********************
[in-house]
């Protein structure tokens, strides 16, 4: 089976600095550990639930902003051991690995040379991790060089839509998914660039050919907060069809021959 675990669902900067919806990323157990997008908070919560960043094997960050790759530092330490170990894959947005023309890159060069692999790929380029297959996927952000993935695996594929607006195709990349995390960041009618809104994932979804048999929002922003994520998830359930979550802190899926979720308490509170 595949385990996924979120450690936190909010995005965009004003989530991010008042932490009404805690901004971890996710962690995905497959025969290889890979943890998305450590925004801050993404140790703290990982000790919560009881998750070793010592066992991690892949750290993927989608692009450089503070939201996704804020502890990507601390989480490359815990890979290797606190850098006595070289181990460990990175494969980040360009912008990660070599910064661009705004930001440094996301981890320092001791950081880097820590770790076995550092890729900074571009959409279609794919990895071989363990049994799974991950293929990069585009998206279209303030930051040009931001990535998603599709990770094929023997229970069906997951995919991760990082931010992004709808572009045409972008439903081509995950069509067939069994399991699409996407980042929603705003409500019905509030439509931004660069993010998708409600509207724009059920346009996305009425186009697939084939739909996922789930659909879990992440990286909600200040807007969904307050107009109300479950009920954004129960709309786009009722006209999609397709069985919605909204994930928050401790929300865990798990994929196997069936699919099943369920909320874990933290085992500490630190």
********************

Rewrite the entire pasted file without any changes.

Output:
[in-house]
């Protein structure tokens, strides 16, 4: 089976600095550990639930902003051991690995040379991790060089839509998914660039050919907060069809021959 675990669902900067919806990323157990997008908070919560960043094997960050790759530092330490170990894959947005023309890159060069692999790929380029297959996927952000993935695996594929607006195709990349995390960041009618809104994932979804048999929002922003994520998830359930979550802190899926979720308490509170 595949385990996924979120450690936190909010995005965009004003989530991010008042932490009404805690901004971890996710962690995905497959025969290889890979943890998305450590925004801050993404140790703290990982000790919560009881998750070793010592066992991690892949750290993927989608692009450089503070939201996704804020502890990507601390989480490359815990890979290797606190850098006595070289181990460990990175494969980040360009912008990660070599910064661009705004930001440094996301981890320092001791950081880097820590770790076995550092890729900074571009959409279609794919990895071989363990049994799974991950293929990069585009998206279209303030930051040009931001990535998603599709990770094929023997229970069906997951995919991760990082931010992004709808572009045409972008439903081509995950069509067939069994399991699409996407980042929603705003409500019905509030439509931004660069993010998708409600509207724009059920346009996305009425186009697939084939739909996922789930659909879990992440990286909600200040807007969904307050107009109300479950009920954004129960709309786009009722006209999609397709069985919605909204994930928050401790929300865990798990994929196997069936699919099943369920909320874990933290085992500490630190």